Herb: Burr Marigold


Latin name: Bidens tripartita


Synonyms: Bidens comosa, Bidens connata


Family: Compositae



Medicinal use of Burr Marigold:

Burr marigold is little used as a medicine nowadays, but it was once esteemed for its styptic properties being used to quickly staunch blood flow - it was often used to treat uterine haemorrhage and conditions producing blood in the urine. The whole plant is antiseptic, aperient, astringent, diuretic, emmenagogue, febrifuge, narcotic, sedative, styptic and sudorific. It is an excellent remedy for ruptured blood vessels and bleeding of any kind, and is of benefit to people with consumption. It is used internally to treat bladder and kidney problems, blood in the urine, uterine bleeding, ulcerative colitis and peptic ulcers. Externally, it is used in the treatment of alopecia. It is usually combined with a carminative herb such as ginger when used to treat digestive tract ailments. The plant is harvested as it comes into flower and is dried for later use.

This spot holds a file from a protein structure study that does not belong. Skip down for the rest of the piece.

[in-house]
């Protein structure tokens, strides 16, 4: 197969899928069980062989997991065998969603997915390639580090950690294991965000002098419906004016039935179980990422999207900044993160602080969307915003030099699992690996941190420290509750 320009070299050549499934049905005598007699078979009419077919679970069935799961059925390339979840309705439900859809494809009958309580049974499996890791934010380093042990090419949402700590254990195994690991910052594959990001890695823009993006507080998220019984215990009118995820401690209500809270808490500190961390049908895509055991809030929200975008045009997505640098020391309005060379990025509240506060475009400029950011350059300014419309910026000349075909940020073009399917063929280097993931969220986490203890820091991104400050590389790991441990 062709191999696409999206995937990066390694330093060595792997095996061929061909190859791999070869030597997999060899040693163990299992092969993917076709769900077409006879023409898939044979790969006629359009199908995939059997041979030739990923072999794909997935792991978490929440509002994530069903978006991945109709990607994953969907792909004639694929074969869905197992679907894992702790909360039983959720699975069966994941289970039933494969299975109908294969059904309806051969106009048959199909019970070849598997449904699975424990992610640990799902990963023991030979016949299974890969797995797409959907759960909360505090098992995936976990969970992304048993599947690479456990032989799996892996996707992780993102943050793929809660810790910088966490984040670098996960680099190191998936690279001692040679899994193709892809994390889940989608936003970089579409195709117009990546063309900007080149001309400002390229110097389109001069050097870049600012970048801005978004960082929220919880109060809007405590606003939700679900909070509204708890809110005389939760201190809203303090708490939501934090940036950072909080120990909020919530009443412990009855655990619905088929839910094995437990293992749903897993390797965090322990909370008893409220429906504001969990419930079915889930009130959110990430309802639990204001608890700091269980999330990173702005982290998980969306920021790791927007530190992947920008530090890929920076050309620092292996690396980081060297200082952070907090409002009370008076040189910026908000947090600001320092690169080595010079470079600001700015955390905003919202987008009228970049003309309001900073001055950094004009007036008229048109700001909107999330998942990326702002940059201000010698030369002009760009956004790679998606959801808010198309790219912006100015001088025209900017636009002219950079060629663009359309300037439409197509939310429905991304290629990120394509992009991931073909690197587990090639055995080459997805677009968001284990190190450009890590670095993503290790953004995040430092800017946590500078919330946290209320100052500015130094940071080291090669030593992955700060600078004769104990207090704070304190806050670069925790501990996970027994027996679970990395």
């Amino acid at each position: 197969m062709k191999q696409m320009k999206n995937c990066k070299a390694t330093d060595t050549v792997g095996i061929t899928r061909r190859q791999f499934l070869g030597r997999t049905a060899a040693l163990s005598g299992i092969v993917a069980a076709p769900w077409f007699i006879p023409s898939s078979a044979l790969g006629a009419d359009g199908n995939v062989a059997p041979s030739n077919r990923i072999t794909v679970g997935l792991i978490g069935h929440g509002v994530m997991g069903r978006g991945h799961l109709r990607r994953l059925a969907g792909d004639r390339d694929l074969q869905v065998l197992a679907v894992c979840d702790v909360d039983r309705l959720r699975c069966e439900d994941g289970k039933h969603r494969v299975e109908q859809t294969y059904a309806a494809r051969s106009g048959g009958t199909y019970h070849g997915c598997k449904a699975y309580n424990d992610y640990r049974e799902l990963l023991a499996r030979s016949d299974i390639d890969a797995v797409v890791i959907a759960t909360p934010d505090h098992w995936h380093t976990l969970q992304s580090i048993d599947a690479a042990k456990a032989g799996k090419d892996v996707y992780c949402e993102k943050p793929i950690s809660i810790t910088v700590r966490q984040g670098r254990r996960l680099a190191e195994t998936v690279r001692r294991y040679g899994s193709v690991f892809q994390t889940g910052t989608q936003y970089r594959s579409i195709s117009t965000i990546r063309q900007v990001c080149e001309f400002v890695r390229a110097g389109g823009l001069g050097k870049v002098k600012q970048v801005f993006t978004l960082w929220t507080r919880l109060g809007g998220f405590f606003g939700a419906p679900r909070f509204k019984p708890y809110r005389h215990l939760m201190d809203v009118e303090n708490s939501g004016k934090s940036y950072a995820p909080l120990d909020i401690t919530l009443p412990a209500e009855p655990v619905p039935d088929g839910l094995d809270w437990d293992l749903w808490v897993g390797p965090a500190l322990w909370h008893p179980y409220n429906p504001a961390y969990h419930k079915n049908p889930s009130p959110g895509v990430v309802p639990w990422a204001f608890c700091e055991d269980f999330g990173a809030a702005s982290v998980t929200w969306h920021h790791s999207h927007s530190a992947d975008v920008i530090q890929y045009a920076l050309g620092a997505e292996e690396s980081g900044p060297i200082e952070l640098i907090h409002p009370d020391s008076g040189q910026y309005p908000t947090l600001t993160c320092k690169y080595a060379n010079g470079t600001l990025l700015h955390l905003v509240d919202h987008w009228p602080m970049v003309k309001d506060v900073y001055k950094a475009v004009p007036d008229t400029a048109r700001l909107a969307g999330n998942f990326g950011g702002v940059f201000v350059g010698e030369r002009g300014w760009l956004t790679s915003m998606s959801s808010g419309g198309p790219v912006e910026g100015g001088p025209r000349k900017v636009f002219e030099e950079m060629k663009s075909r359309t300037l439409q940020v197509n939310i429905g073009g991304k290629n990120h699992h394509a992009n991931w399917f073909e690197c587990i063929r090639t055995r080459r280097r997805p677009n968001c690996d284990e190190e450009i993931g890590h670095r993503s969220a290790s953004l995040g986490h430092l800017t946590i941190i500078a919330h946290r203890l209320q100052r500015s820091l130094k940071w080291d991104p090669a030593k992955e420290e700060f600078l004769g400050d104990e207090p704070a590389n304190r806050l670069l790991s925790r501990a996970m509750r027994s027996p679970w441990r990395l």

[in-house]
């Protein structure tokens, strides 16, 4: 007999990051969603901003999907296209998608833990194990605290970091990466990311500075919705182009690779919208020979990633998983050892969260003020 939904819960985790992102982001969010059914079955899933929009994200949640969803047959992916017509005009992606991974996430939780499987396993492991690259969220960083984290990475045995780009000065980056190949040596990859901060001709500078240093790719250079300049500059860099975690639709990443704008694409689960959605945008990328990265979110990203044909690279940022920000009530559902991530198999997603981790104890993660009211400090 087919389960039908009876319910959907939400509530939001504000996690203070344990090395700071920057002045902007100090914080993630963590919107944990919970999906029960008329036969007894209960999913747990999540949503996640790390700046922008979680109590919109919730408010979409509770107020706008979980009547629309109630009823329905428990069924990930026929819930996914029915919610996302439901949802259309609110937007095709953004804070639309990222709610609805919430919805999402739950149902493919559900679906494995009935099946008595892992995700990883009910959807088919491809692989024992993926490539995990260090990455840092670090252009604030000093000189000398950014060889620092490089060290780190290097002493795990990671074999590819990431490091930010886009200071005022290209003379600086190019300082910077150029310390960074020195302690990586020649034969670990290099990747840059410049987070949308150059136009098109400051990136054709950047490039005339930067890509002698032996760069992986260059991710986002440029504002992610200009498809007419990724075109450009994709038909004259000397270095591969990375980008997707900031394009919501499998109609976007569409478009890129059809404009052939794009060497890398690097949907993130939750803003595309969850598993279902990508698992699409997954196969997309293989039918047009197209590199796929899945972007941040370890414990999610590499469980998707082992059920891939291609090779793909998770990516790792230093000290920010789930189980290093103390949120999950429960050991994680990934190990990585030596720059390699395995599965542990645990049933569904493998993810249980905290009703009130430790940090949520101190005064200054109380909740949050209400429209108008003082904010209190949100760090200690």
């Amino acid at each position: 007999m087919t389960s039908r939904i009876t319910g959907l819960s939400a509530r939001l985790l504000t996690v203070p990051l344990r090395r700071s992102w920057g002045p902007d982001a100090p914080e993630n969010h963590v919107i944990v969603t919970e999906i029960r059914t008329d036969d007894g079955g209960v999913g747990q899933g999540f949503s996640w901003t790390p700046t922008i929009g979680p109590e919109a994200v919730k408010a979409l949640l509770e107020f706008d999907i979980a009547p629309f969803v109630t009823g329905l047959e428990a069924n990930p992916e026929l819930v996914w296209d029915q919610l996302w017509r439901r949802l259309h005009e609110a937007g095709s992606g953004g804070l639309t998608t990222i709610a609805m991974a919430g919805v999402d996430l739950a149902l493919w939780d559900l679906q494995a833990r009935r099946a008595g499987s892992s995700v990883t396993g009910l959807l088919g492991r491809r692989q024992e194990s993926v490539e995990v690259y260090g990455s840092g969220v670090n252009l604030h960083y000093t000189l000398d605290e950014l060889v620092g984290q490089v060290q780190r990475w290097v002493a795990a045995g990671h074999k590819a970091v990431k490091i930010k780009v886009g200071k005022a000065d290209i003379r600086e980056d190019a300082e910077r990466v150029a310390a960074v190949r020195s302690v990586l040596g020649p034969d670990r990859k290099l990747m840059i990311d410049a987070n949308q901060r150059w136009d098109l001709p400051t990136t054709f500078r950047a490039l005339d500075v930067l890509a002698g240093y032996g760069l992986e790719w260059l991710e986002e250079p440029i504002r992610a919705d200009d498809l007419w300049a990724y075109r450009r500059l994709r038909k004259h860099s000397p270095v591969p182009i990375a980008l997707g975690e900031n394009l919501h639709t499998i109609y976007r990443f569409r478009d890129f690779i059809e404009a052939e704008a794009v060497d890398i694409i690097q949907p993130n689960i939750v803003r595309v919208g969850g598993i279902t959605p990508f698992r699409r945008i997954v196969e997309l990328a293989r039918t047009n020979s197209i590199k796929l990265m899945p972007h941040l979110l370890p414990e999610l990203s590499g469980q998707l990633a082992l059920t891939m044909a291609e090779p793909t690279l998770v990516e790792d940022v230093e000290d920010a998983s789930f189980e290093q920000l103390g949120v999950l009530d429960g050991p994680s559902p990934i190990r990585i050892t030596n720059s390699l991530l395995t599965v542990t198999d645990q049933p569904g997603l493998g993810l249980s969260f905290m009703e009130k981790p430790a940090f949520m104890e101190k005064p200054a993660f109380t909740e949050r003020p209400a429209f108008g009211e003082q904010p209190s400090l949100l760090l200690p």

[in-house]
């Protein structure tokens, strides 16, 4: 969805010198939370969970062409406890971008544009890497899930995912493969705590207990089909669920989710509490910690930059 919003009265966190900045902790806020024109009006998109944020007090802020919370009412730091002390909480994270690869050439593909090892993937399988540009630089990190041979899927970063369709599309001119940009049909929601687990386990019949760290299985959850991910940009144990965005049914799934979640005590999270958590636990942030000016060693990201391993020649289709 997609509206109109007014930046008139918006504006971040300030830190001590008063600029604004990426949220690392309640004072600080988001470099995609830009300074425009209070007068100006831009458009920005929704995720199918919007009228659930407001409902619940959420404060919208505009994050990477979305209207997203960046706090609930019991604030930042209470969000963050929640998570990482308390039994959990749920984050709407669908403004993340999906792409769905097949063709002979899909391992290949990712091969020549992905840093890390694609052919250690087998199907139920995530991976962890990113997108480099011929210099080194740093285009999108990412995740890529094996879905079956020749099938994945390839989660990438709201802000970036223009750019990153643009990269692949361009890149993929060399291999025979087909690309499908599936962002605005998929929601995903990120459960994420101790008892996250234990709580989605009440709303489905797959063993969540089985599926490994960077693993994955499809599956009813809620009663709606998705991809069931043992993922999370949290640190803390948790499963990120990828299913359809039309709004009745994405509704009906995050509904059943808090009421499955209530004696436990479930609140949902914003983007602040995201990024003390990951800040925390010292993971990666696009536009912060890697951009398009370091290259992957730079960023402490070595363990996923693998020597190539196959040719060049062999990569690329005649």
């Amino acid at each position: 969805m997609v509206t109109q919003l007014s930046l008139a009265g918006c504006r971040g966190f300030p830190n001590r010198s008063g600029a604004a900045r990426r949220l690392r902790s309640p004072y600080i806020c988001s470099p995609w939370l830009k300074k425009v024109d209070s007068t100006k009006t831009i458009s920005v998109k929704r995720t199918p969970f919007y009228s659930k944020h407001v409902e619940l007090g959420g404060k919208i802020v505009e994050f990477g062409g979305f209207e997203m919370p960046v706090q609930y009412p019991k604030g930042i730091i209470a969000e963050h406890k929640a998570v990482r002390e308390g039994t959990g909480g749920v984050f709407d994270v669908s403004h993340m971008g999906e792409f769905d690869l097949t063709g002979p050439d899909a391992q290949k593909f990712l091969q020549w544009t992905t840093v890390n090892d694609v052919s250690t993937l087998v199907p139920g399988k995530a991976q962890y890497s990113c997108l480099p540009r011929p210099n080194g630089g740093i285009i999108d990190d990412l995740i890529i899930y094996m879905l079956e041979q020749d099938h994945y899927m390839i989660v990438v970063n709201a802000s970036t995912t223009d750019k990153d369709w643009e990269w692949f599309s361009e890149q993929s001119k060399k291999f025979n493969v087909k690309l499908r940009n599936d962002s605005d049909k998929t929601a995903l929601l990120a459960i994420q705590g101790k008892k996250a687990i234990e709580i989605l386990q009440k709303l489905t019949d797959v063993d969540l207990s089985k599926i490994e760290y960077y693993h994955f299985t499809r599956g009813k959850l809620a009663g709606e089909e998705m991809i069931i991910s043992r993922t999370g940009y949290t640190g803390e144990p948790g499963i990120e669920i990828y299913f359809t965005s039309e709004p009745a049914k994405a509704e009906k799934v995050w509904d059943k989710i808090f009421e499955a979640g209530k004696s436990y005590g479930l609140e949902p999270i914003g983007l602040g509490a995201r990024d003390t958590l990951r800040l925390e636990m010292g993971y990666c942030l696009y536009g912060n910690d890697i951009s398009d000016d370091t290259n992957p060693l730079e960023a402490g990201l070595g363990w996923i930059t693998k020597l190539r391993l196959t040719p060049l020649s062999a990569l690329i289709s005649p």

Description of the plant:



Plant:
Annual


Height:
60 cm
(2 feet)

Flovering:
July to
September


Scent:
Scented
Annual

Habitat of the herb:

Ditches, pond and lake margins, sides of streams etc.

Edible parts of Burr Marigold:

Young leaves - cooked.

Other uses of the herb:

Yields a black dye. The part of the plant that is used is not specified. The burning herb repels insects and flies. The flowers yield a yellow dye of indifferent quality when alum is used as a mordant.

Propagation of Burr Marigold:

Seed - sow in situ during early spring and only just cover the seed. So long as the soil does not dry out, the seed usually germinates in 2 - 3 weeks at 15C.

Cultivation of the herb:

Ditches, pond and lake margins, sides of streams etc.

Known hazards of Bidens tripartita:

None known

Plant information taken from the Plants For A Future.